Of course, if you are going for that chic white-on-white room, white is the foundation color and the textures that we layer on top get us to the same end result.


Next up- Pillowcases:

They should either be the same color as the fitted sheet to maximize the color impact OR they are the room accent color.  (The color that makes your primary color POP!)

(QUICK NOTE:  Acne creams with benzoyl chloride can bleach bedding.  For a really inexpensive indulgence, double case the pillows.  One of my favorite tricks that I learned from Martha Stewart.)

Top sheet:

I get that the millennial trend is to skip the top sheet.  And if you grew up with polyester Cinderella sheets, I see why.  If you are using a top sheet (which I do suggest) you want to create contrast.  So either make it white, a white background print, OR if the room style is more of a muted farmhouse style, an off-white linen/ cotton-linen blend.

Textured blanket:

To me, this is the most critical layer.  I love a great waffle blanket.  Instant texture, warmth, and structure.

If you decided to forego the top sheet, make the textured blanket white.  If you have your contrast from the top sheet, the textured blanket should be a variation on the principal room color.  A slightly lighter color than the fitted sheet will give the illusion of depth. 

Pillow Shams:

If you have already purchased a bedding set, you can use the included shams.  You are not sleeping on them so what they are made of doesn’t matter as much.  If you are starting from scratch, I love Euro shams.  They are square, usually 24 x 24.  They are great for propping up to read or do homework in bed.  This is the best place for color and pattern.  And fun!

Coverlet:

Notice that I didn’t say comforter.  It can be but you want to select a solid color or simple (very simple) pattern.  I gravitate toward a textured, stitched matelassé (pronounced mat-LE-zay) it is instant texture.  There are other really fun covers out there that create similar effects. Think fun stitching!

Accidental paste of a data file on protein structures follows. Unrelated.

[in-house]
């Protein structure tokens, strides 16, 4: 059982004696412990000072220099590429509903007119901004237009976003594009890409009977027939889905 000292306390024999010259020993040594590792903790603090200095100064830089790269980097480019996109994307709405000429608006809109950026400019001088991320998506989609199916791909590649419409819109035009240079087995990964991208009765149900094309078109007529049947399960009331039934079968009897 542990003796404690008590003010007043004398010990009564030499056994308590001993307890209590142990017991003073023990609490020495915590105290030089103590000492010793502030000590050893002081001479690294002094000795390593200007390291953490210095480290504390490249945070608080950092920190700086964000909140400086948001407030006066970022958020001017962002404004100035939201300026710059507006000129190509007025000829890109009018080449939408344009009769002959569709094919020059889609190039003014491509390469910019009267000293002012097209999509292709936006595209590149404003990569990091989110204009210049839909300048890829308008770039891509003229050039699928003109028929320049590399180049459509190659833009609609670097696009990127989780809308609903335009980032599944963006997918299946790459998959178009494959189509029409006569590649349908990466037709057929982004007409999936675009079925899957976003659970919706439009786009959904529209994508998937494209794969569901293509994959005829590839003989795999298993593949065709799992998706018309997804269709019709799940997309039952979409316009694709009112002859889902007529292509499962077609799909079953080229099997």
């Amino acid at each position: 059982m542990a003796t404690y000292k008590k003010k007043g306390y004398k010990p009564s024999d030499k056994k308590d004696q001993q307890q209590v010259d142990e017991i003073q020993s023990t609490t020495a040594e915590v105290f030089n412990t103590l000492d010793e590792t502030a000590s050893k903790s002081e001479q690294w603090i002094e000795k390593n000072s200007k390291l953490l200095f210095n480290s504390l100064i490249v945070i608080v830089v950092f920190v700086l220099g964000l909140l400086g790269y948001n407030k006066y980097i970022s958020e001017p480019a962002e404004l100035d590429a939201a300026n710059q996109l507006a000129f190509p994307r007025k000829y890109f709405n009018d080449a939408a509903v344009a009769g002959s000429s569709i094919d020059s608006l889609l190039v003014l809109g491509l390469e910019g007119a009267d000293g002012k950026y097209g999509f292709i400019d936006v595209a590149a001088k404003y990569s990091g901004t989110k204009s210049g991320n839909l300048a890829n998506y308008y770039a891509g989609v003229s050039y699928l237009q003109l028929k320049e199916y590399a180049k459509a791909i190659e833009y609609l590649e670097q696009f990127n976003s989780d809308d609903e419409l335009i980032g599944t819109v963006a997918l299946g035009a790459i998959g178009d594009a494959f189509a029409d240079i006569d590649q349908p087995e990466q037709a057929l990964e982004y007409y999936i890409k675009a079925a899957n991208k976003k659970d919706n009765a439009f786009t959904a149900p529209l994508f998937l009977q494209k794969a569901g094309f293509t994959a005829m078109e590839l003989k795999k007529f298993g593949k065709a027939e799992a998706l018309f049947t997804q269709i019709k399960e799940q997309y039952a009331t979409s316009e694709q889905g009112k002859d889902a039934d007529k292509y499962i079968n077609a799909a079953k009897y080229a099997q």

Colorful patterned comforter or luxury blanket:

This goes at the END of the bed. It can be from a bedding set.  Or if you are working on a monochromatic look, this is where you can do a great fur blanket or a blush version of your overall scheme.  The great thing is that it keeps the rest of the bedding in place for all but the most chaotic sleeper.  It’s easy to give a quick smooth.

Throw pillows and stuffed animals:

A well-coordinated color palette of bedding minimizes the need for the constant addition of fabric accents.  And they end up all over the place.  A shelf, or “place of honor” for favorite stuffies keeps things looking more orderly while still close at hand for necessary snuggling and comfort.  And they can watch over things when no one is there. 

And my one last trick for creating a pulled-together look:

A patterned rug beside the bed that coordinates with the bedding adds instant structure to the room.  There are so many fun, inexpensive options on the market.  But what if the room is already carpeted? Rugs on top of the carpet add an extra element of luxury.  


I would love to hear your thoughts below.  After years of chaotic, messy bedrooms, I found a solution that didn’t make me pull my hair out and gave my daughters beautifully designed beds that created the foundation for their space.  (I just overheard my 22-year daughter describing how she was going to decorate her first apartment, and she started with planning out her bed! You can imagine how proud I was!!)

Happy Styling!

XO,

Lynne Niehaus